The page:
Drinking Water Quality in Scotland 2018 - Private Water Supplies

Issued on behalf of Scotland’s Drinking Water Quality Regulator.

In 2018, a total of 42,440 tests were taken from regulated private water supplies which are those supplying more than 50 people or a commercial activity. 93.5 per cent of tests met the required standard, but 11% of these supplies had a sample that contained E.coli, a bug which indicates faecal contamination and potentially causes serious illness. Compliance figures have not changed significantly for the past three years, suggesting that limited improvements are been made, in spite of efforts by local authorities and the existence of a Scottish Government grant.

Private water supplies were also affected by the very dry weather in 2018 and local authorities reported that the owners of some 500 supplies contacted them for emergency assistance when their supplies ran dry.

Private water supplies are those owned and managed by individuals rather than Scottish Water and around 3.6 per cent of the Scottish population receive their water from them. The supplies range from those serving a single house to much larger numbers of houses as well as hotels, tourist accommodation and other businesses. Many of the very small types of supplies have little or no treatment and where water from these supplies does not meet the standards, there may be a risk to the health of those drinking from them.

According to the latest report from Scotland’s Drinking Water Quality Regulator (DWQR), a significant number do not meet the required drinking water standards and need to make  improvements.

Sue Petch, Drinking Water Quality Regulator, said:

“I am concerned with the poor quality of some of the private water supplies in Scotland, particularly those that tested positive for E. coli. It is very important that these supplies are improved so that people using them have a safe and reliable supply of drinking water.

“Advice and information is available from local authorities who also provide a grant which can help towards the costs of improvement.”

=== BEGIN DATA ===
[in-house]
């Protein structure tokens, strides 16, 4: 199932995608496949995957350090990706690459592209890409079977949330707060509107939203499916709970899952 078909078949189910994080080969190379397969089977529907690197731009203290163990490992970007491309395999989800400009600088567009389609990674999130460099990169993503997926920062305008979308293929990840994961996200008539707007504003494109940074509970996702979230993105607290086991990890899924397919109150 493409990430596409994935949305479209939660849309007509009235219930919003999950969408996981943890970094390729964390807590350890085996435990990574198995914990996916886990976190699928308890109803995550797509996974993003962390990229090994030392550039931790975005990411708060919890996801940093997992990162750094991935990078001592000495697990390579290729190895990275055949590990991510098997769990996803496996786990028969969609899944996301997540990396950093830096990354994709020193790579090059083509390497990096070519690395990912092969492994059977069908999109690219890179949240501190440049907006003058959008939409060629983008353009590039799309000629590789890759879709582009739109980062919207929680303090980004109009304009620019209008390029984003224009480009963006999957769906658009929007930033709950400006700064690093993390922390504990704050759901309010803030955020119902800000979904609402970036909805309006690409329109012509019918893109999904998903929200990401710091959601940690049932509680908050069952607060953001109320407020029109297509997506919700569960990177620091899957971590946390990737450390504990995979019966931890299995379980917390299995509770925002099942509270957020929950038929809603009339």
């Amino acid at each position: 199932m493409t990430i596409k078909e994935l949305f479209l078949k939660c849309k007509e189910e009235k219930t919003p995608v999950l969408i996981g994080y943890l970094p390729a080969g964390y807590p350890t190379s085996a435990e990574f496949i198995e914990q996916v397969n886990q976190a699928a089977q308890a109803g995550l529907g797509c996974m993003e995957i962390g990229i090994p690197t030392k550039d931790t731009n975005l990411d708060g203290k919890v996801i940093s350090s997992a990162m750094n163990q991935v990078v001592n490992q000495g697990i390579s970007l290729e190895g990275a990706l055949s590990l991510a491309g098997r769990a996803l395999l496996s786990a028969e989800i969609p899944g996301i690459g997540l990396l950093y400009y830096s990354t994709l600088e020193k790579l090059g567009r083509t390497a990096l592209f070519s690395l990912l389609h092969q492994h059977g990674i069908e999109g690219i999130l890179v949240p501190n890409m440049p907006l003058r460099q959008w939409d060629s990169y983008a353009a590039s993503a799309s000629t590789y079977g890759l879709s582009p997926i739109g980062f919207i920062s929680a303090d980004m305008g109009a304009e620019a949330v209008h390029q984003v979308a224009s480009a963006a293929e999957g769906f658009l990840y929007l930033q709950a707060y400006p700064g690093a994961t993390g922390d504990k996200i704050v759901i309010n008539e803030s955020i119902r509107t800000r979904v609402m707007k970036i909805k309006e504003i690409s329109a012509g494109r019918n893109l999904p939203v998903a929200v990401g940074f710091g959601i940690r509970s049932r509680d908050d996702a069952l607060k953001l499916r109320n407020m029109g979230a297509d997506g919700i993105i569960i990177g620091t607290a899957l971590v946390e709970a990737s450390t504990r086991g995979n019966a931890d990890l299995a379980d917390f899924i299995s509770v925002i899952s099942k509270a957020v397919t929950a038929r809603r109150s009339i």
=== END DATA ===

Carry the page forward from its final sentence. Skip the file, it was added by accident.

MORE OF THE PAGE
A full copy of Drinking Water Quality in Scotland – Private Water Supplies 2018 is available at www.dwqr.scot

  • Private Water Supplies are regulated by local authorities – DWQR has a role to supervise this and provide support and advice.
  • The DWQR is independent of Scottish Ministers and exists to enforce the drinking water quality regulations and ensure that drinking water quality in Scotland is of the highest possible standard. DWQR reviews water quality data from samples taken by Scottish Water and undertakes targeted audits examining all aspects of its operations. An annual report is presented to Scottish Ministers detailing the assessment of drinking water quality during the previous year for both public and private water supplies.
  • It is estimated that around 200,000 people rely on a private water supply for their drinking water, with many thousands more using them occasionally, typically in holiday accommodation. Regulated (formerly known as Type A) private water supplies provide more than 10 cubic metres per day, serve greater than 50 people or a commercial or public activity. Regulated supplies must be risk assessed and sampled by the local authority.  Smaller, exempt (formerly Type B) supplies typically serve one or two private dwellings and are sampled at the request of the owner or user.
  • Some of these supplies have limited or no treatment. The main risk to health comes from microorganisms, including E. coli. The regulations governing the quality of regulated private water supplies are The Water Intended for Human Consumption (Private Supplies)(Scotland) Regulations 2017. These regulations came into force in October 2017.
  • Various treatment options are available for private water supplies. Disinfection often uses ultra-violet light, which can be relatively simple to install and maintain, but may require pre-filtration to remove substances such as iron, manganese and natural colour in the water. All treatment processes require some maintenance and specialist advice may need to be sought.
  • The Scottish Government has introduced a private water supply hub to enable owners and users to access clear and simple information to help them manage their supply.
  • A Scottish Government non-means tested grant of £800 per property is available for improving private water supplies. This may be accessed, along with advice on improving a private water supply, by contacting the environmental health department of the relevant local authority.

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